Daaaaave Massage

By now it was Day 11 already! Today was an early start as it was our 2nd big show and a trip out of the city. Picked up by bus we made our way to LangQi which is an island off the coast of Fujian to the north side of the river Ming estuary. On the way it became even more apparent how much building is going on. Miles and miles of construction with cranes like a forest as far as the eye can see. As we made our onto the island via a brand new massive suspension bridge we suddenly found ourselves back in gorgeous old rural China. Our bus bumped us along towards our destination through fish farms attended by hungry cranes and storks, past cauliflower fields being harvested in the traditional way by workers in coolie hats, banana plantations, paddy fields and so on, and then finally to a hotel by a beach, which if you squint could easily have been mistaken for being like any Mediterranean holiday resort you might chose to picture in your imagination. Once in we had the surreal experience of finding ourselves sat around a table being treated to seemingly being a part of a business conference fully replete with various speakers regaling a room of around 500 attendees with various PowerPoint presentations – all in Mandarin of course, while we waited to get changed and do our show. When the speeches were over, on came the dancing girls and singers with full on rock show lighting and decibel rating closely approaching the last Motorhead concert I was at! Next up it was our turn. After a brief introduction by Master Lin, and then surprise request for Neil to make speech without warning (which he did a great job of by the way) it was showtime. 1st up Neil and Max stepped up to perform Qi Xing; now this was where the full stage lighting, smoke machine, bubble machine, and pretty much everything else the lighting guy had got to play with was put into full effect.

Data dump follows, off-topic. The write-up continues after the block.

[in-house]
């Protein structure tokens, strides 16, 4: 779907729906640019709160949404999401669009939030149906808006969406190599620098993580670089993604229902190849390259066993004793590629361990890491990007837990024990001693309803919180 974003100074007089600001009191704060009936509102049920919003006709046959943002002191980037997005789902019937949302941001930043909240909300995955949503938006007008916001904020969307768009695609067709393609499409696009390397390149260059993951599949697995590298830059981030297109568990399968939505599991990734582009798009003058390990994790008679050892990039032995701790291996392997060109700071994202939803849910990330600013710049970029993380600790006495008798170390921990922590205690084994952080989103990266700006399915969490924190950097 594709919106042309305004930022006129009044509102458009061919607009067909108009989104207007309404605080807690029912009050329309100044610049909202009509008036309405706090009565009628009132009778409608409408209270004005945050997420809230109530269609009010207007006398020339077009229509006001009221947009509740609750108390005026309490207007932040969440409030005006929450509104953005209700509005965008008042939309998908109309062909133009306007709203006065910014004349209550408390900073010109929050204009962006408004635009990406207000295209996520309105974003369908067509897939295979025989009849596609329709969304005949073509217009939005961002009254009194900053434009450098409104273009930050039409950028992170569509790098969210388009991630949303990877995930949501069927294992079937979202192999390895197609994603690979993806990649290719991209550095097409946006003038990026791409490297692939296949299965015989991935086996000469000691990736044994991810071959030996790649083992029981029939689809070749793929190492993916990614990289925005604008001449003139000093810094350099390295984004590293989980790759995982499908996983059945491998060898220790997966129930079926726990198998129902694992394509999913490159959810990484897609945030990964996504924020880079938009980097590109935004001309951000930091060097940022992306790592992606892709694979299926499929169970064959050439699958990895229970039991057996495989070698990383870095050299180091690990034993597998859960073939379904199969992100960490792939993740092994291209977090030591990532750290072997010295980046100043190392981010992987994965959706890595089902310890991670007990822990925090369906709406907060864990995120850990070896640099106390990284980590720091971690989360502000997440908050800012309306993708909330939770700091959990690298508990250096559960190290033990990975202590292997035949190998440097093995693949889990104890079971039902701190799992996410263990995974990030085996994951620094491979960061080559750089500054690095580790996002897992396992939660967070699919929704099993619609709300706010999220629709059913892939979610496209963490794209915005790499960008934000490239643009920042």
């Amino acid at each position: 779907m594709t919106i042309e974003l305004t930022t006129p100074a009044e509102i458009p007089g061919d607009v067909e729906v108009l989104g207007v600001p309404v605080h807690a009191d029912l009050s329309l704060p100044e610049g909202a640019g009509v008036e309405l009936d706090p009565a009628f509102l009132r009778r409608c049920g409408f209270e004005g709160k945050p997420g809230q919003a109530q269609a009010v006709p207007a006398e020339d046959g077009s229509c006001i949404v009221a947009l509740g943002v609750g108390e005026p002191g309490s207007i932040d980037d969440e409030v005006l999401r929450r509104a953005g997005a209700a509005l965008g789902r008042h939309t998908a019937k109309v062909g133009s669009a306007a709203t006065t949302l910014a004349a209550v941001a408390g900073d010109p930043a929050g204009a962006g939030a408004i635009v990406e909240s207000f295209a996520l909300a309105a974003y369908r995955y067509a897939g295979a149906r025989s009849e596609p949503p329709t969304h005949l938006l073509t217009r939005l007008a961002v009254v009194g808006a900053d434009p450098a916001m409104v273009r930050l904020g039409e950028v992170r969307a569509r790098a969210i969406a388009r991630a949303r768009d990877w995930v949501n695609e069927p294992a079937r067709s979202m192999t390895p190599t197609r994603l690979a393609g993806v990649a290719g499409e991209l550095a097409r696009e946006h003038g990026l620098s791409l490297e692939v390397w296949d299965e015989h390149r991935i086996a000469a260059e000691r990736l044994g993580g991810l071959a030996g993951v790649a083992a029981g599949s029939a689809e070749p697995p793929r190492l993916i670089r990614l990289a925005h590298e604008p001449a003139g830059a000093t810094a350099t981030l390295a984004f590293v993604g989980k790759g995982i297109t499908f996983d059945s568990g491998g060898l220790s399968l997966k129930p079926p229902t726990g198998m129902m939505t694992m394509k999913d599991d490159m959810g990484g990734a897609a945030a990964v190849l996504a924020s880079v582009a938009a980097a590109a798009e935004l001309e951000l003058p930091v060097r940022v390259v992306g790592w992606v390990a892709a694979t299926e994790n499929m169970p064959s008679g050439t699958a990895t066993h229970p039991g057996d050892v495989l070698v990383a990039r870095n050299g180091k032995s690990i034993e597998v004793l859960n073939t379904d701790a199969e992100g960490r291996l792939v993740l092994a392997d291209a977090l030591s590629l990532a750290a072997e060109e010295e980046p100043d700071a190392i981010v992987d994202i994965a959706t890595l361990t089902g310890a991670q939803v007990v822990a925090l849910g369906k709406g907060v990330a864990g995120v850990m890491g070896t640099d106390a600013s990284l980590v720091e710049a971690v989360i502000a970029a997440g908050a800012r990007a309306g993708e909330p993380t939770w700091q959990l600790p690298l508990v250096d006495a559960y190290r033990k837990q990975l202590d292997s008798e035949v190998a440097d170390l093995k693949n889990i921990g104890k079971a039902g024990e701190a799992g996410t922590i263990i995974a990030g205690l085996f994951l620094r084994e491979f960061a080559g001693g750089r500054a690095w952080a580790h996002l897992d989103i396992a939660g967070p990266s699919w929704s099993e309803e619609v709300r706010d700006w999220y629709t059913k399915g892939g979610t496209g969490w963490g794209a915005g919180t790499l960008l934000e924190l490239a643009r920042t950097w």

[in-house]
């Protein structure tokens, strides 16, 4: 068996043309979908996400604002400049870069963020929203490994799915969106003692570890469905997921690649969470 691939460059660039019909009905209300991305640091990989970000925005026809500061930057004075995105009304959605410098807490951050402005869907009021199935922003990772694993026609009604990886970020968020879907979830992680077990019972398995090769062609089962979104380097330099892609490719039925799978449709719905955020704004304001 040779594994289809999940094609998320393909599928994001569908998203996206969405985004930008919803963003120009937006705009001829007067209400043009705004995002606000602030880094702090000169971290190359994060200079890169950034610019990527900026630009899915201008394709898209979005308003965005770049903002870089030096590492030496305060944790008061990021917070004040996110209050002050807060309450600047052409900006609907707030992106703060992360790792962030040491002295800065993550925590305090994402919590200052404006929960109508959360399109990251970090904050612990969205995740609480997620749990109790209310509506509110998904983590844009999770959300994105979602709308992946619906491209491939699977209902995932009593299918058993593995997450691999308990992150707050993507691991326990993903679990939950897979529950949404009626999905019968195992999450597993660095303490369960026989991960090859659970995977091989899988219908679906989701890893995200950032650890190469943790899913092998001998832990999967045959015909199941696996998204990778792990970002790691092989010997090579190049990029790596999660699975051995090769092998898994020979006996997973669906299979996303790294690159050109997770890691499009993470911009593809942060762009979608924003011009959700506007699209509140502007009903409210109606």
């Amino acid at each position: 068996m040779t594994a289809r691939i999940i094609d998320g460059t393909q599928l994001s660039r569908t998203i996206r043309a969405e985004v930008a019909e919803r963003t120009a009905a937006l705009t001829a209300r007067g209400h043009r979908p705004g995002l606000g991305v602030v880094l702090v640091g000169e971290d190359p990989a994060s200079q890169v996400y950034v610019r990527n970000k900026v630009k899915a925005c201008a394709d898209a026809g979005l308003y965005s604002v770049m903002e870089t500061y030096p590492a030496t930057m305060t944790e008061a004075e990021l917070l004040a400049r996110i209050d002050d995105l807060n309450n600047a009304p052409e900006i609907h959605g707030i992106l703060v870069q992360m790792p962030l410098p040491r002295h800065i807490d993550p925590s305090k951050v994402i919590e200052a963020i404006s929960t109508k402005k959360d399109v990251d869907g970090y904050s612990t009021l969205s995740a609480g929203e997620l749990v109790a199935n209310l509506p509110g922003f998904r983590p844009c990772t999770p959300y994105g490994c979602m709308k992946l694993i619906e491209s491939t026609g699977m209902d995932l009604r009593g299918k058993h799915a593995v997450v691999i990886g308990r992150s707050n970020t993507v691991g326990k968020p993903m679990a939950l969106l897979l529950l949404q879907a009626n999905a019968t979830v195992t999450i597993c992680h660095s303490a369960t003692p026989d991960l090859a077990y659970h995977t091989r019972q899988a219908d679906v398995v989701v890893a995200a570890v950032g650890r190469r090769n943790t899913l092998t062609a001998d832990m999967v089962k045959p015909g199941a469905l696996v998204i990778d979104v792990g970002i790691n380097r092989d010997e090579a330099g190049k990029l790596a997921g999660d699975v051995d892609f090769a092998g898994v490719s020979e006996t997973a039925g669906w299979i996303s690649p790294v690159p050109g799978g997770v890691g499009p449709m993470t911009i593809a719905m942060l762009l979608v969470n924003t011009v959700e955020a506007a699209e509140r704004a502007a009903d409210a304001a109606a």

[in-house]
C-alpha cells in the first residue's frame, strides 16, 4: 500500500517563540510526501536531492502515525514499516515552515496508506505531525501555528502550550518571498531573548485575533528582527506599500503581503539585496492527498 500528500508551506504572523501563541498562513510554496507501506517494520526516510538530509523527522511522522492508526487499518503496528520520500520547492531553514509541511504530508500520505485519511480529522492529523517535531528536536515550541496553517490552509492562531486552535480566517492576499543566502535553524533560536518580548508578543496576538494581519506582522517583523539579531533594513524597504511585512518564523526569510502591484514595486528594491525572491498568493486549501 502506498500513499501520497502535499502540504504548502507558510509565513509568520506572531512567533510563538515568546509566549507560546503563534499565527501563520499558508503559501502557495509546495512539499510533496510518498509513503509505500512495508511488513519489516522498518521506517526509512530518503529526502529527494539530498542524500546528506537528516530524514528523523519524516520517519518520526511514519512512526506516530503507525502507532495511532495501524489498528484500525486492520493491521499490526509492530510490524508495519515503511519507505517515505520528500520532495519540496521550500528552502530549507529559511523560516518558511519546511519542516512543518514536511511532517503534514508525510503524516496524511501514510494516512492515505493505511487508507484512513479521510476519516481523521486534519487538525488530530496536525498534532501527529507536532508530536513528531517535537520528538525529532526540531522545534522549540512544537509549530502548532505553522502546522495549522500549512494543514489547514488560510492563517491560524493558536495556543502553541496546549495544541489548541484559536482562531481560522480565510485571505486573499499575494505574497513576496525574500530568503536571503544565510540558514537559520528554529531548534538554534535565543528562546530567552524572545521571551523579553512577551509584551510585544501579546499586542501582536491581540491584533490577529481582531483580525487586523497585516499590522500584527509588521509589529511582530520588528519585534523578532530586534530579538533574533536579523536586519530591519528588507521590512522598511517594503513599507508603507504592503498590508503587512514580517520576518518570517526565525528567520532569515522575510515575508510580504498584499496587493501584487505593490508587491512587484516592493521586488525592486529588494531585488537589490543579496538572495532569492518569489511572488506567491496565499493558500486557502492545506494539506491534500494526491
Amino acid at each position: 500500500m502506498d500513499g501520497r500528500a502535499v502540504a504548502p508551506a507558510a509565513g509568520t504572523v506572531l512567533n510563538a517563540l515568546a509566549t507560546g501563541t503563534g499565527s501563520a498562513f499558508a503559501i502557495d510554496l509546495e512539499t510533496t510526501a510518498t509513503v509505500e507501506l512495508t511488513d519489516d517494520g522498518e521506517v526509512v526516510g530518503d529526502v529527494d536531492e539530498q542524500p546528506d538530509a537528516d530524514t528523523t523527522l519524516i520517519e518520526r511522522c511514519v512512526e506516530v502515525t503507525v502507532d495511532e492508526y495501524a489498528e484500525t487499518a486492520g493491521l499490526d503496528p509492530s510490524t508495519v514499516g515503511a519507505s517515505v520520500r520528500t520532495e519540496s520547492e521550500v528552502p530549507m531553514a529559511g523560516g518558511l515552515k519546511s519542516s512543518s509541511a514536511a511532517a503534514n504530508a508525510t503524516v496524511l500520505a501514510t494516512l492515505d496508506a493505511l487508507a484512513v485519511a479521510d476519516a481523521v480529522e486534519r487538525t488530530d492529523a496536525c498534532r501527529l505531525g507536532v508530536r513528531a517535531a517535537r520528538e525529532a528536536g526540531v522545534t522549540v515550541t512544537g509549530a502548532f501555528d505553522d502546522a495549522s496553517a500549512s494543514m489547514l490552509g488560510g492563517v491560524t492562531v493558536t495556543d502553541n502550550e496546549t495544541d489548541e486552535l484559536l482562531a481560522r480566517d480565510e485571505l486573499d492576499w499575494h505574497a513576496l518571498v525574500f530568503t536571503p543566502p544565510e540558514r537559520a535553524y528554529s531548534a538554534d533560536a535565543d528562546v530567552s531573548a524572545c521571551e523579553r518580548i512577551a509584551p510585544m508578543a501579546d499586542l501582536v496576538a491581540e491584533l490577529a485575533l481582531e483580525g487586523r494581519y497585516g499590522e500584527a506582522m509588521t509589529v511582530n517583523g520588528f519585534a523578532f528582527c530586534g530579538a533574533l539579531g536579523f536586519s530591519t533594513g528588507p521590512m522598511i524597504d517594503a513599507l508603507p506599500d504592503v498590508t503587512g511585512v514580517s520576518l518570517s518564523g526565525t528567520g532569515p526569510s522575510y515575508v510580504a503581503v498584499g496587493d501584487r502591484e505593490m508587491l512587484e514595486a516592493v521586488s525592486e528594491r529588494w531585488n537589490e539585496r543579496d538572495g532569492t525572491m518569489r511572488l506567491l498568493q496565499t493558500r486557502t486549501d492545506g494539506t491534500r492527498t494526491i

Amazing violin

The thing that the lighting guy didn’t realise was that Dishu Quan is ground fighting mostly, so as the full on martial music blared out tuned up to 11, and the lighting went into sensory overload Neil and Max disappeared into a plume of overdone dry ice for a few moments while the Qi Xing pattern moved through the ground sections, only for them to both in perfect time suddenly fly up into the air as if from nowhere through the smoke, strobes, and bubbles! Boom! Maximum effect! Stunned audience! And for a moment there I thought I heard in the faint distance the sound of a solitary chopstick dropping into someone’s bowl just before rapturous applause ensued! …Luckily for the rest of us when we stepped up on stage to perform our group San Zhan someone must have had a word with the lighting crew and most of the smoke and bubbles had gone. More fantastic applause then lunch. A great fun show with a terrific response which I doubt anyone involved will forget in a hurry anytime soon.